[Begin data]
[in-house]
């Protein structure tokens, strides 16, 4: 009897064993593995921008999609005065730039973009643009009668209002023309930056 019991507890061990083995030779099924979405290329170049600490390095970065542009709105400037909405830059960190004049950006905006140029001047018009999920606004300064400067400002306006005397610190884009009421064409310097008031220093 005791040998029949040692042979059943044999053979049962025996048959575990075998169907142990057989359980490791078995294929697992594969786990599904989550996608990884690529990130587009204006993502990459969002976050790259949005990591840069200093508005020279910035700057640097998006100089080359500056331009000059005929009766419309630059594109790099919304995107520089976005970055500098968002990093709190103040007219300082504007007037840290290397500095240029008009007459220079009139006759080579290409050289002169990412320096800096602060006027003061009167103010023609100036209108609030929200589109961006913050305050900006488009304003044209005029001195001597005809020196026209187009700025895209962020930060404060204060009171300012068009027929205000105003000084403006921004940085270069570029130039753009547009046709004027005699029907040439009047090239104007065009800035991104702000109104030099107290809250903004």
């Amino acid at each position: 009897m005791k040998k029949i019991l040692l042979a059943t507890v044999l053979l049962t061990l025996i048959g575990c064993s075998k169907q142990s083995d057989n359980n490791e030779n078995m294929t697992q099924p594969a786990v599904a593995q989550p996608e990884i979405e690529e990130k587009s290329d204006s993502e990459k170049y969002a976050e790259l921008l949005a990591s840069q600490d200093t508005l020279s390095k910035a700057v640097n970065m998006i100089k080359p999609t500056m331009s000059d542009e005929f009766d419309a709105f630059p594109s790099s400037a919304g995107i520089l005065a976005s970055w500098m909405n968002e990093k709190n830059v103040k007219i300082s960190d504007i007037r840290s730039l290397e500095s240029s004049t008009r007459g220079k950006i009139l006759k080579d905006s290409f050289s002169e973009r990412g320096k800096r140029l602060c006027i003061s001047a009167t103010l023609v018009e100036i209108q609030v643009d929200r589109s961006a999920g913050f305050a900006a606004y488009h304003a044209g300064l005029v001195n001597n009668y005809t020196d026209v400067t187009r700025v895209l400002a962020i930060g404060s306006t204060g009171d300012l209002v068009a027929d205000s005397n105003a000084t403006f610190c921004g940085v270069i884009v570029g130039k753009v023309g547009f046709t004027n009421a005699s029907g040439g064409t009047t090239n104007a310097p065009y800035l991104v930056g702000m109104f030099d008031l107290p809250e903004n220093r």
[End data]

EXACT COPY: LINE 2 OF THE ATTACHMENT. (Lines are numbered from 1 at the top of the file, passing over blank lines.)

């Protein structure tokens, strides 16, 4: 009897064993593995921008999609005065730039973009643009009668209002023309930056 019991507890061990083995030779099924979405290329170049600490390095970065542009709105400037909405830059960190004049950006905006140029001047018009999920606004300064400067400002306006005397610190884009009421064409310097008031220093 005791040998029949040692042979059943044999053979049962025996048959575990075998169907142990057989359980490791078995294929697992594969786990599904989550996608990884690529990130587009204006993502990459969002976050790259949005990591840069200093508005020279910035700057640097998006100089080359500056331009000059005929009766419309630059594109790099919304995107520089976005970055500098968002990093709190103040007219300082504007007037840290290397500095240029008009007459220079009139006759080579290409050289002169990412320096800096602060006027003061009167103010023609100036209108609030929200589109961006913050305050900006488009304003044209005029001195001597005809020196026209187009700025895209962020930060404060204060009171300012068009027929205000105003000084403006921004940085270069570029130039753009547009046709004027005699029907040439009047090239104007065009800035991104702000109104030099107290809250903004």